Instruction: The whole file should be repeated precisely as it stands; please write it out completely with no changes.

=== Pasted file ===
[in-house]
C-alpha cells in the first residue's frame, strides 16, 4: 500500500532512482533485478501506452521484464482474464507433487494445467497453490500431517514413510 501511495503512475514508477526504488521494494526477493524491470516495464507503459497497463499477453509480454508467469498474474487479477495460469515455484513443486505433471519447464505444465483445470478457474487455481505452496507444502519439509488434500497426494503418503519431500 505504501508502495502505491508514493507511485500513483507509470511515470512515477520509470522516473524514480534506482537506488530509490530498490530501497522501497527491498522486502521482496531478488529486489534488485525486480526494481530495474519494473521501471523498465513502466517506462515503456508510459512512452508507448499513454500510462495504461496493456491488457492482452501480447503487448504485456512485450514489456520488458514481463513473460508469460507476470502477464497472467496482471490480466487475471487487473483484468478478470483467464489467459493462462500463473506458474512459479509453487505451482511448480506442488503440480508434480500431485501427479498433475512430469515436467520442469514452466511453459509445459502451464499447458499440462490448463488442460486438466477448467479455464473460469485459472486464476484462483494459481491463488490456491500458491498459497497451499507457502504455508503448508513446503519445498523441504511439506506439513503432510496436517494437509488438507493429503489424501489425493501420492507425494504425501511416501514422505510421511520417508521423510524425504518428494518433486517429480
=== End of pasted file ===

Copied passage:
[in-house]
C-alpha cells in the first residue's frame, strides 16, 4: 500500500532512482533485478501506452521484464482474464507433487494445467497453490500431517514413510 501511495503512475514508477526504488521494494526477493524491470516495464507503459497497463499477453509480454508467469498474474487479477495460469515455484513443486505433471519447464505444465483445470478457474487455481505452496507444502519439509488434500497426494503418503519431500 505504501508502495502505491508514493507511485500513483507509470511515470512515477520509470522516473524514480534506482537506488530509490530498490530501497522501497527491498522486502521482496531478488529486489534488485525486480526494481530495474519494473521501471523498465513502466517506462515503456508510459512512452508507448499513454500510462495504461496493456491488457492482452501480447503487448504485456512485450514489456520488458514481463513473460508469460507476470502477464497472467496482471490480466487475471487487473483484468478478470483467464489467459493462462500463473506458474512459479509453487505451482511448480506442488503440480508434480500431485501427479498433475512430469515436467520442469514452466511453459509445459502451464499447458499440462490448463488442460486438466477448467479455464473460469485459472486464476484462483494459481491463488490456491500458491498459497497451499507457502504455508503448508513446503519445498523441504511439506506439513503432510496436517494437509488438507493429503489424501489425493501420492507425494504425501511416501514422505510421511520417508521423510524425504518428494518433486517429480